by Cedric Ricks, Communications Associate, and Jorge Soto, Public Policy Associate, National Fair Housing Alliance
“All life is interrelated, that somehow we’re caught in an inescapable network of mutuality tied in a single garment of destiny. Whatever affects one directly affects all indirectly. For some strange reason, I can never be what I ought to be until you are what you ought to be. You can never be what you ought to be until I am what I ought to be. This is the interrelated structure of reality.” Rev. Dr. Martin Luther King Jr., Western Michigan University, Kalamazoo, Mich., December 19, 1963.
Nearly half a century ago these powerful words typified the life and work of the Reverend Dr. Martin Luther King Jr. Today, they are the cornerstone for a civil rights legacy that not only fights for racial justice in education, employment and housing, but for fairness for everyone facing injustice and discrimination.
King would be 84 if alive today. It is important that we invoke his legacy as the nation prepares to honor his birth with a federal holiday.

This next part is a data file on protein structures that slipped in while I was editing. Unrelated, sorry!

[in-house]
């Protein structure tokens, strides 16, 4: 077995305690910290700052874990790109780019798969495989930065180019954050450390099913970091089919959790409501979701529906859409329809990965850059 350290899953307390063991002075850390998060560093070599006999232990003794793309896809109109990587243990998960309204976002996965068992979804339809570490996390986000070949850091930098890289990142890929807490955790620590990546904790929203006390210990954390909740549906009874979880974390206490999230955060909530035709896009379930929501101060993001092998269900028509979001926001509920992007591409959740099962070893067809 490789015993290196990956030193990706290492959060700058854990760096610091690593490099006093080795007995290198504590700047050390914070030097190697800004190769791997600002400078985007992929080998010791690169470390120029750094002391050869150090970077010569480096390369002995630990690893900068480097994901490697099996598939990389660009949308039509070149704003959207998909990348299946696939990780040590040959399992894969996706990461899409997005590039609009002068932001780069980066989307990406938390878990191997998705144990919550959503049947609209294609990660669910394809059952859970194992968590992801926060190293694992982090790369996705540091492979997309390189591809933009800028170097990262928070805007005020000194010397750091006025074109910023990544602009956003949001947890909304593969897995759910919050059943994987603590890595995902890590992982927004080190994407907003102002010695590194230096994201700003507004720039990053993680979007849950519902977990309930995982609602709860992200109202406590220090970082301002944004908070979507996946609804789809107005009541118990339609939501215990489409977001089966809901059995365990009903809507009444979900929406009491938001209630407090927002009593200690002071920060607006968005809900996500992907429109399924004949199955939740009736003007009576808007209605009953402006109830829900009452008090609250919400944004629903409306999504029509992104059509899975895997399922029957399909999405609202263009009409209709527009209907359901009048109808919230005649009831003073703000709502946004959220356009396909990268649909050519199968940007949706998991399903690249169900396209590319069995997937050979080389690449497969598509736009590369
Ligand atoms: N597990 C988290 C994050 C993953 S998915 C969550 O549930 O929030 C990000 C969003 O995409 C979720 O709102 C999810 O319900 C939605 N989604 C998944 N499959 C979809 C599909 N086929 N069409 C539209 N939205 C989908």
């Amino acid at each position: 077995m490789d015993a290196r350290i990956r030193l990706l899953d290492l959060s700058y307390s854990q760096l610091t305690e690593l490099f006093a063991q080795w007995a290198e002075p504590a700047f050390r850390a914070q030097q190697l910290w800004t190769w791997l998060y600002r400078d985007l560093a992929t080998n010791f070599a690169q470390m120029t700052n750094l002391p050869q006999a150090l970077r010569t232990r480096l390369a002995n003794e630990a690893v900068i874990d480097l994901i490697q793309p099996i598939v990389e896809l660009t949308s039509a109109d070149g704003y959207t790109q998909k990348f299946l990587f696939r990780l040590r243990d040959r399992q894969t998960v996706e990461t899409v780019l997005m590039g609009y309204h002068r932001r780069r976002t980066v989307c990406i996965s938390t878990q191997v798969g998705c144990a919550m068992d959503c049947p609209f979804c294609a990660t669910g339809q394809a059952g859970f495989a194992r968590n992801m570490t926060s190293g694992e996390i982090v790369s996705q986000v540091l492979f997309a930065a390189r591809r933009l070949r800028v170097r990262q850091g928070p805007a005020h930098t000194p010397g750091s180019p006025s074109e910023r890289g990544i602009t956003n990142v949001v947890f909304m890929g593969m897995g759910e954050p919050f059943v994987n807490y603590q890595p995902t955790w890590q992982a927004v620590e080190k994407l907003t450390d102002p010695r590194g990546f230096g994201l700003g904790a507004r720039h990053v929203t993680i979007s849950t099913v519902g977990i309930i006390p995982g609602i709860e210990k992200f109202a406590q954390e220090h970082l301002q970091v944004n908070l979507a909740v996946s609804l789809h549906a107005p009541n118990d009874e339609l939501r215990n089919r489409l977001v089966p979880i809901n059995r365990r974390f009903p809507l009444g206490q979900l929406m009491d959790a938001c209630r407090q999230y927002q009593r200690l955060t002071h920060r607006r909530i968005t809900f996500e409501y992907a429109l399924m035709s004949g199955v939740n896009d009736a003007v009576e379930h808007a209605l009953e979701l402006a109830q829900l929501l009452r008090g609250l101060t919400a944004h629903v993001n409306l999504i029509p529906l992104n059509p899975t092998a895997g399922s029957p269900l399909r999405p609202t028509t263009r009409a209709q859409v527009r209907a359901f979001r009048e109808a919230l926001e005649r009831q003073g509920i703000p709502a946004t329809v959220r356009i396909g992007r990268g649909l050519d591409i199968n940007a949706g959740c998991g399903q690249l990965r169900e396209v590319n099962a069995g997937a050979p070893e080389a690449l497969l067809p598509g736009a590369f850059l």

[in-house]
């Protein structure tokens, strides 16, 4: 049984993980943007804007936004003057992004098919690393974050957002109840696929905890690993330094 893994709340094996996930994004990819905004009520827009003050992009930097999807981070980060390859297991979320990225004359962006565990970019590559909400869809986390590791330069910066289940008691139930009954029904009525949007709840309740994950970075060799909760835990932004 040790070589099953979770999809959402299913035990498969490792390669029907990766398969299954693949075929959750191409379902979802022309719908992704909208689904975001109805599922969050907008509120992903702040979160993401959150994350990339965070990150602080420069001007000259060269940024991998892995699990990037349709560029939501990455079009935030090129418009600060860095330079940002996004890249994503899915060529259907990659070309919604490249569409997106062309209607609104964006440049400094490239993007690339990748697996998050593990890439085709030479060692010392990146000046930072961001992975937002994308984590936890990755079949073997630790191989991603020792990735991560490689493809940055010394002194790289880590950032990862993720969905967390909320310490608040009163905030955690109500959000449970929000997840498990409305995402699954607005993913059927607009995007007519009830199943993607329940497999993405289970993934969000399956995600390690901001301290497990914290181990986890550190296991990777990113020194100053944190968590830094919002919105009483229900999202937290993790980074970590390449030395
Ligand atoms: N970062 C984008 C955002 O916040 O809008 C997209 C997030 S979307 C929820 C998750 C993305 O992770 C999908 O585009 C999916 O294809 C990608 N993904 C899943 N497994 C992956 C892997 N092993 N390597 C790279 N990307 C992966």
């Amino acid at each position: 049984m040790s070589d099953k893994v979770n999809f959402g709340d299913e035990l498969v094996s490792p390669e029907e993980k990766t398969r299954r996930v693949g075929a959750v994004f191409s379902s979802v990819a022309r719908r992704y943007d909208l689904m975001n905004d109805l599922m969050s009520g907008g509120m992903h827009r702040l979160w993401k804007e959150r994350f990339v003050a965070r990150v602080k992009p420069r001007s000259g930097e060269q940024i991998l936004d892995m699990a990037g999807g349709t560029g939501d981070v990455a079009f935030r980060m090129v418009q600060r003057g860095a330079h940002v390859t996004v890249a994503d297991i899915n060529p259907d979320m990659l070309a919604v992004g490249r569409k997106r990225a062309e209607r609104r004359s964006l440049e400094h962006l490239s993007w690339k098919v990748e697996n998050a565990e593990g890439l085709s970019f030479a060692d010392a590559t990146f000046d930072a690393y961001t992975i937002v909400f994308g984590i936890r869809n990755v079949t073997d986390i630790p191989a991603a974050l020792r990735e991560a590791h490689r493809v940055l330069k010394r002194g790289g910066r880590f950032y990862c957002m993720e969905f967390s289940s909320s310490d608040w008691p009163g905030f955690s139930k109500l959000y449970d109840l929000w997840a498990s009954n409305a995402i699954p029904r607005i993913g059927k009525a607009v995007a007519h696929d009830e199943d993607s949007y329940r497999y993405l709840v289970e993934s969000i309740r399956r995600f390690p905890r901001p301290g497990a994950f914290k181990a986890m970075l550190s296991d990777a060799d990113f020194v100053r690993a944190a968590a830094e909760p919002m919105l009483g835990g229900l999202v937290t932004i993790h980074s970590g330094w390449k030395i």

His ideals live on and are an active part of American culture - they provide a framework for measuring equality and justice in our society. King’s assassination spurred Congress to pass the Fair Housing Act, Title VIII of the Civil Rights Act of 1968, one week after his death. The Act was created in the aftermath of riots across the country in protest against substandard living conditions in segregated African-American communities. It was designed to end residential segregation and promote racial integration – two goals that continue today.
The legislation also offered protections to millions of Americans who faced discrimination in housing based on their religion, skin color or national origin. Since the Fair Housing Act’s inception, protections have been extended to address sex discrimination and the challenges people with disabilities and families with children encounter when looking for suitable housing. We are at a crossroads - where public opinion supports addressing poverty in meaningful ways and the inevitable expansion of LGBT rights. Ending housing discrimination for poor and LGBT people is our next step toward achieving full fair housing.